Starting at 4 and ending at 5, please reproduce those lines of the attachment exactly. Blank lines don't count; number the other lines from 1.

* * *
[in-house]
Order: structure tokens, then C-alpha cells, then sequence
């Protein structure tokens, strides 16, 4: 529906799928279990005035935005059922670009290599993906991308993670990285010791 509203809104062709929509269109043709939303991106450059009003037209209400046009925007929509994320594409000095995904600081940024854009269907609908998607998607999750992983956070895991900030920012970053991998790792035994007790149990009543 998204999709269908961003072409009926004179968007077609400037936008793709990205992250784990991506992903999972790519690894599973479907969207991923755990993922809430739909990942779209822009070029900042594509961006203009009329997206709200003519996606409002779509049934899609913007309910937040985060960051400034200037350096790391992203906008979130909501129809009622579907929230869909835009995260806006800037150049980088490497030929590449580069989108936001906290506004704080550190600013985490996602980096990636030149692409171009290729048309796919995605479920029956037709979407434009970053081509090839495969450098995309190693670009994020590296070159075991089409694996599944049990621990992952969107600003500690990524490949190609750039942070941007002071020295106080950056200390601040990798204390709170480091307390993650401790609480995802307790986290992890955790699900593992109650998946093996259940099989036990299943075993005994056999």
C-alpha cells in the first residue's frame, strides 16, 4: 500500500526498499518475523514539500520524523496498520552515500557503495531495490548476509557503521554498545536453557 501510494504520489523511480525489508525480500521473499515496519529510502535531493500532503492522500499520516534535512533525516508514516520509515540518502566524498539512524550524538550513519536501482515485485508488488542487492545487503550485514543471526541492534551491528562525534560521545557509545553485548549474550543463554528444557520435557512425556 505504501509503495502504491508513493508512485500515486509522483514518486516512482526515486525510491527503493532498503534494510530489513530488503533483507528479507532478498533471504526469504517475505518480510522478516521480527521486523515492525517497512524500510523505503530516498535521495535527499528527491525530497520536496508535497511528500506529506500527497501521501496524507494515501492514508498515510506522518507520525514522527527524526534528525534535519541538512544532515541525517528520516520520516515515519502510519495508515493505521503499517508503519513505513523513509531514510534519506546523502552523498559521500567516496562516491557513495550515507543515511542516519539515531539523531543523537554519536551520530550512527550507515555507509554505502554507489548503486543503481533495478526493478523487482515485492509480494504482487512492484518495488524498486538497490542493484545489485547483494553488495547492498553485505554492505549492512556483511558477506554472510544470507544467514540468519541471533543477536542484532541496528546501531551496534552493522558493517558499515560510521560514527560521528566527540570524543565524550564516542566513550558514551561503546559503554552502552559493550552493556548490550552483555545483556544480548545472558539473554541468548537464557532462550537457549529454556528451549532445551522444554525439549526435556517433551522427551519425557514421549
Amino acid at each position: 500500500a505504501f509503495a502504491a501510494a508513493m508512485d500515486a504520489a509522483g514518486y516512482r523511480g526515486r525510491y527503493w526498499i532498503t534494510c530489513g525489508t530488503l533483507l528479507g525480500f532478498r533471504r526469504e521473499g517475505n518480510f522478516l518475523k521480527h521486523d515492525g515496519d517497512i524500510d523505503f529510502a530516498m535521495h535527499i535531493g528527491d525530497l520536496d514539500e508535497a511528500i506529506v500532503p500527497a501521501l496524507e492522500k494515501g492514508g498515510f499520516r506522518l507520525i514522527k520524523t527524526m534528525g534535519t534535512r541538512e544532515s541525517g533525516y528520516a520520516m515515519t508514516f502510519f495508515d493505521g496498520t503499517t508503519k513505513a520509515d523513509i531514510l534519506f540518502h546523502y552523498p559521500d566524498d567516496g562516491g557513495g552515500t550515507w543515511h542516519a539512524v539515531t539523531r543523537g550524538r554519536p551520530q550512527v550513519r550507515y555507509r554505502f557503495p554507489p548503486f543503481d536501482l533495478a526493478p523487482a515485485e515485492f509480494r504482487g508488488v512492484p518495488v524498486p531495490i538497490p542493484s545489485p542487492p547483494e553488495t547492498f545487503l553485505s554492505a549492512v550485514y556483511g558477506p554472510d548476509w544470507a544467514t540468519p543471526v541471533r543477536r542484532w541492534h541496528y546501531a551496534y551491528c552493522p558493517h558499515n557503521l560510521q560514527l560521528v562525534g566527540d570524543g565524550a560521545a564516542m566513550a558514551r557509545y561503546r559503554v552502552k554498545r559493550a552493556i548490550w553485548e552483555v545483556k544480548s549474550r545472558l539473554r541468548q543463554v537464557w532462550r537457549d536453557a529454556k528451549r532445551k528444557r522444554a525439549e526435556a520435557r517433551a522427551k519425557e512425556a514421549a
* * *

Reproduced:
C-alpha cells in the first residue's frame, strides 16, 4: 500500500526498499518475523514539500520524523496498520552515500557503495531495490548476509557503521554498545536453557 501510494504520489523511480525489508525480500521473499515496519529510502535531493500532503492522500499520516534535512533525516508514516520509515540518502566524498539512524550524538550513519536501482515485485508488488542487492545487503550485514543471526541492534551491528562525534560521545557509545553485548549474550543463554528444557520435557512425556 505504501509503495502504491508513493508512485500515486509522483514518486516512482526515486525510491527503493532498503534494510530489513530488503533483507528479507532478498533471504526469504517475505518480510522478516521480527521486523515492525517497512524500510523505503530516498535521495535527499528527491525530497520536496508535497511528500506529506500527497501521501496524507494515501492514508498515510506522518507520525514522527527524526534528525534535519541538512544532515541525517528520516520520516515515519502510519495508515493505521503499517508503519513505513523513509531514510534519506546523502552523498559521500567516496562516491557513495550515507543515511542516519539515531539523531543523537554519536551520530550512527550507515555507509554505502554507489548503486543503481533495478526493478523487482515485492509480494504482487512492484518495488524498486538497490542493484545489485547483494553488495547492498553485505554492505549492512556483511558477506554472510544470507544467514540468519541471533543477536542484532541496528546501531551496534552493522558493517558499515560510521560514527560521528566527540570524543565524550564516542566513550558514551561503546559503554552502552559493550552493556548490550552483555545483556544480548545472558539473554541468548537464557532462550537457549529454556528451549532445551522444554525439549526435556517433551522427551519425557514421549
Amino acid at each position: 500500500a505504501f509503495a502504491a501510494a508513493m508512485d500515486a504520489a509522483g514518486y516512482r523511480g526515486r525510491y527503493w526498499i532498503t534494510c530489513g525489508t530488503l533483507l528479507g525480500f532478498r533471504r526469504e521473499g517475505n518480510f522478516l518475523k521480527h521486523d515492525g515496519d517497512i524500510d523505503f529510502a530516498m535521495h535527499i535531493g528527491d525530497l520536496d514539500e508535497a511528500i506529506v500532503p500527497a501521501l496524507e492522500k494515501g492514508g498515510f499520516r506522518l507520525i514522527k520524523t527524526m534528525g534535519t534535512r541538512e544532515s541525517g533525516y528520516a520520516m515515519t508514516f502510519f495508515d493505521g496498520t503499517t508503519k513505513a520509515d523513509i531514510l534519506f540518502h546523502y552523498p559521500d566524498d567516496g562516491g557513495g552515500t550515507w543515511h542516519a539512524v539515531t539523531r543523537g550524538r554519536p551520530q550512527v550513519r550507515y555507509r554505502f557503495p554507489p548503486f543503481d536501482l533495478a526493478p523487482a515485485e515485492f509480494r504482487g508488488v512492484p518495488v524498486p531495490i538497490p542493484s545489485p542487492p547483494e553488495t547492498f545487503l553485505s554492505a549492512v550485514y556483511g558477506p554472510d548476509w544470507a544467514t540468519p543471526v541471533r543477536r542484532w541492534h541496528y546501531a551496534y551491528c552493522p558493517h558499515n557503521l560510521q560514527l560521528v562525534g566527540d570524543g565524550a560521545a564516542m566513550a558514551r557509545y561503546r559503554v552502552k554498545r559493550a552493556i548490550w553485548e552483555v545483556k544480548s549474550r545472558l539473554r541468548q543463554v537464557w532462550r537457549d536453557a529454556k528451549r532445551k528444557r522444554a525439549e526435556a520435557r517433551a522427551k519425557e512425556a514421549a